Going into the final forty-eight hours of the NY-26 special election, Siena has released a poll showing that Democrat Kathy Hochul now leads Republican Jane Corwin by four points.
That’s just outside the margin of error, so this remains a very tight race. But Hochul is also favored by a number of below-the-fold numbers.
She leads among independents. Her favorability ratings are much higher than Corwin’s. And Hochul also fares much better among Republicans (12% support) than Corwin preforms among Democrats (8%).
Hochul’s voters are also more locked in (73% are sure they’re going to vote for her) when compared with Corwin’s (66%)
During my trip to NY-26 to report on the race — a big chunk of territory stretching from the suburbs of Rochester to the suburbs of Buffalo — I found a lot of discontent with the GOP’s approach.
Republican leaders in particular were eager to talk — mostly on background — about the fact that Corwin’s campaign was fiercely negative, slow to respond to attacks, and also clumsy on the Medicare reform issue.
The general consensus was that the candidate in this heavily-conservative district should have campaigned more confidently, more positively, talking about jobs and jobs and more jobs.
But I think Jane Corwin’s situation was a bit more complicated than that. First, she faced a third-party challenge from Jack Davis, a well-funded, well-known political gadfly who is talking passionately about free trade and outsourcing in a part of the country hit hard by factory closings and the shift of manufacturing to China.
According to Siena, voters who list jobs as their number one issue still favor Davis by overwhelming margins. He claims 44% of that group compared with 17% apiece for the Republican and Democrat.
So it may be that the GOP was effectively outflanked from the start on one of their key issues.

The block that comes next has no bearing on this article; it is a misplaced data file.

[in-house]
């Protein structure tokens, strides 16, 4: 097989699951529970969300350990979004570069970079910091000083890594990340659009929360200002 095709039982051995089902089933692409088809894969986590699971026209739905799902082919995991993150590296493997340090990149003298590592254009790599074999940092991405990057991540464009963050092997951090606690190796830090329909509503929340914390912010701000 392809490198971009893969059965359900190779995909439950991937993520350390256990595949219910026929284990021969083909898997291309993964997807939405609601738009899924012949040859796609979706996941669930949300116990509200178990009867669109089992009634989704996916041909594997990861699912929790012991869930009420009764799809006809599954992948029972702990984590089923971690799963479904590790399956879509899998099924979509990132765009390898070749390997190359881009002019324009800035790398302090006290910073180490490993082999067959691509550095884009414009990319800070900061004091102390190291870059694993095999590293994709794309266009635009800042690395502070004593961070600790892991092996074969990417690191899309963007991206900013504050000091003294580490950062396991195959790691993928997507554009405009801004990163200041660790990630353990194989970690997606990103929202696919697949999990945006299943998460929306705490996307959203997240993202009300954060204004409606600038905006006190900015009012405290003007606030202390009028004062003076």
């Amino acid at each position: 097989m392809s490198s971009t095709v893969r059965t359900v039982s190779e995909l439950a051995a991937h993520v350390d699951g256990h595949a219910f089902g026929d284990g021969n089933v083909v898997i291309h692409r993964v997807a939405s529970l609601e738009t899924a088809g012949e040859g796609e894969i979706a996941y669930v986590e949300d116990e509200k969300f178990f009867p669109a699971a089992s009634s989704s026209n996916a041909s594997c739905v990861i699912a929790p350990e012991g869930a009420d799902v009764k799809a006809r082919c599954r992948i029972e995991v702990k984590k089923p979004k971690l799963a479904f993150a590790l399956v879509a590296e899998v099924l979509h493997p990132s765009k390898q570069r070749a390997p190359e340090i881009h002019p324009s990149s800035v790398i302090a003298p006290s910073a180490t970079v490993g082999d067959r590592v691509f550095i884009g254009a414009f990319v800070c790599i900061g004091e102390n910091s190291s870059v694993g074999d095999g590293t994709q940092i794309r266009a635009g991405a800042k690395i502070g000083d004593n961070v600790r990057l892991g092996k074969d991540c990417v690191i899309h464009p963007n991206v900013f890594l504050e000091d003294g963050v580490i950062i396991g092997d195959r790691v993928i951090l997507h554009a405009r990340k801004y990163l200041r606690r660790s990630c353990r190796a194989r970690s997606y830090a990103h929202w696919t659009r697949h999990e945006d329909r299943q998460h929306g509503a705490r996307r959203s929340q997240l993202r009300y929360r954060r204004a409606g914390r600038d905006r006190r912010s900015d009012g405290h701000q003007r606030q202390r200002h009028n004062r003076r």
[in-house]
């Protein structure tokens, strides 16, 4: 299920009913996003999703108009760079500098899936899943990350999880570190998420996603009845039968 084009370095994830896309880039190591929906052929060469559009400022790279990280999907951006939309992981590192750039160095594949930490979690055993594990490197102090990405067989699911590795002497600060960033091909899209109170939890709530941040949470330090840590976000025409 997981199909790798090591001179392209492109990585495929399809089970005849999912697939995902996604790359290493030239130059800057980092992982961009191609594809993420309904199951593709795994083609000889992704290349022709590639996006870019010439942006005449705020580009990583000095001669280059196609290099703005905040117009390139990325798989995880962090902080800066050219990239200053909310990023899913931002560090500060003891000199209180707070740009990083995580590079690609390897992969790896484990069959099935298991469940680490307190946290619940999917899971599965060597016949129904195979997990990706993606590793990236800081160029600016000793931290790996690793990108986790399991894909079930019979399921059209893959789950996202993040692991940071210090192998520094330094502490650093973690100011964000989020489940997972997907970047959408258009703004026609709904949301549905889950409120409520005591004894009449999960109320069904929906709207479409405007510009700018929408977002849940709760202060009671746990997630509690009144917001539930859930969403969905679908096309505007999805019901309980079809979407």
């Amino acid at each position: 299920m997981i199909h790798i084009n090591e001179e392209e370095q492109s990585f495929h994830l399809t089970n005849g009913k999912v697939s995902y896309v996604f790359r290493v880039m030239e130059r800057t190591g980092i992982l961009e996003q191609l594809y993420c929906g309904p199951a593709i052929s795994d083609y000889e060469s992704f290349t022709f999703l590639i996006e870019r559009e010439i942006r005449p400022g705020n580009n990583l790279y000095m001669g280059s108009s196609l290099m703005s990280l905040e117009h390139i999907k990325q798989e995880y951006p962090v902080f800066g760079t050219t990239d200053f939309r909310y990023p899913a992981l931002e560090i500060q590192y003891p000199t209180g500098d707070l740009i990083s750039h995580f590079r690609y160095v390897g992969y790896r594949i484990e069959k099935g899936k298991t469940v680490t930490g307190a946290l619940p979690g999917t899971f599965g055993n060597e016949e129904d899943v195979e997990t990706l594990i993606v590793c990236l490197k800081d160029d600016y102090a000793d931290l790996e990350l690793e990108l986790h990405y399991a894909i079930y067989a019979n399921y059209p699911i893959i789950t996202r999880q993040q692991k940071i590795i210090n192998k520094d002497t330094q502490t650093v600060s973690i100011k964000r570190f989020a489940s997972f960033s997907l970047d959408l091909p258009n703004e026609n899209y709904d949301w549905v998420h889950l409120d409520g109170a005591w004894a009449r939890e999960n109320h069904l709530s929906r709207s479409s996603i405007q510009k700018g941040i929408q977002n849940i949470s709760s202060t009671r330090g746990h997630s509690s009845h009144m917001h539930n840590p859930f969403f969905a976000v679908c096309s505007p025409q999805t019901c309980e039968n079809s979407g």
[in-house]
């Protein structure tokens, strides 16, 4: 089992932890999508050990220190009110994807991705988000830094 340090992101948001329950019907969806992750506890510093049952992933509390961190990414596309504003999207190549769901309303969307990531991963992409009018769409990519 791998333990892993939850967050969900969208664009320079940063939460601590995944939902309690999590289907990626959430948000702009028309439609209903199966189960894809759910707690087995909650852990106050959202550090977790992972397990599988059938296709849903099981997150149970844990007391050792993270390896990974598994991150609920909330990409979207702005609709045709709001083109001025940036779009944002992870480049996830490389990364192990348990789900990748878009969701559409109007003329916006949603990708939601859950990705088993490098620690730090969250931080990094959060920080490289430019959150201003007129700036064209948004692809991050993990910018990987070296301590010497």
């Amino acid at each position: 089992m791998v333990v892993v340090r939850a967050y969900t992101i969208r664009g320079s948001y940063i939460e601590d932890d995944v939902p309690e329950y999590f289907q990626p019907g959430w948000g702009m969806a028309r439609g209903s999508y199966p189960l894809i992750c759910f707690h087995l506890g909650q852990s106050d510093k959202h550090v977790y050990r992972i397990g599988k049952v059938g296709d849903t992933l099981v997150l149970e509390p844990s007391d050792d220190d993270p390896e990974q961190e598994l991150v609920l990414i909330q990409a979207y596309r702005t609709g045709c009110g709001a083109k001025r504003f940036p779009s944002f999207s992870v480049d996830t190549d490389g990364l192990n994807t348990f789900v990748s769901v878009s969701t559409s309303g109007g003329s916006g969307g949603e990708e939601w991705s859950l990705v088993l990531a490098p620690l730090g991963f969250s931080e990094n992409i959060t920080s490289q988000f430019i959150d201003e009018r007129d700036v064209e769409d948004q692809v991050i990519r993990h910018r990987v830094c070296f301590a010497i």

Corwin also ran her campaign at a time when national Republican leaders were floating trial balloons on a controversial overhaul of Medicare.
Voters now list Medicare as their #1 concern in this race, and only 9% of the folks who hold that view are favoring the Republican.
Ouch. That’s a hard narrative for Corwin to overcome.
Corwin faced one other big hurdle in this race: New York is a heavily Democratic state and right now the state’s Democrats are enjoying something of a renaissance.
They are buoyed by the popularity of Governor Andrew Cuomo — who endorsed Hochul — as well as the high favorability ratings of Senators Chuck Schumer and Kirsten Gillibrand.
This also remains a big union state, which means that politicians like Hochul can mobilize a big Get Out The Vote Effort if a race looks close, which this one does.
None of this means it’s a done deal. Special elections are notoriously hard to read. Likely voter models are all over the place.
But after the big GOP debacles of recent years in special elections in NY-20 and NY-23, Republicans themselves are increasingly pessimistic about this race.
This from Politico:
The [Republican] party has launched an effort to lower expectations. On Friday afternoon, American Crossroads sent out an e-mail to reporters reminding them of the spoiler role Davis played in the race.
“Let’s not be silly and ascribe deep ideological meaning to an atypical three-way House race in upstate New York,” wrote spokesman Jonathan Collegio.
But I’m not sure that narrative will work either. The fact that voters in NY-26 now rate Medicare above jobs in this race — and the fact that Republicans have zero traction even on the jobs issue — will resonate as we head into 2012.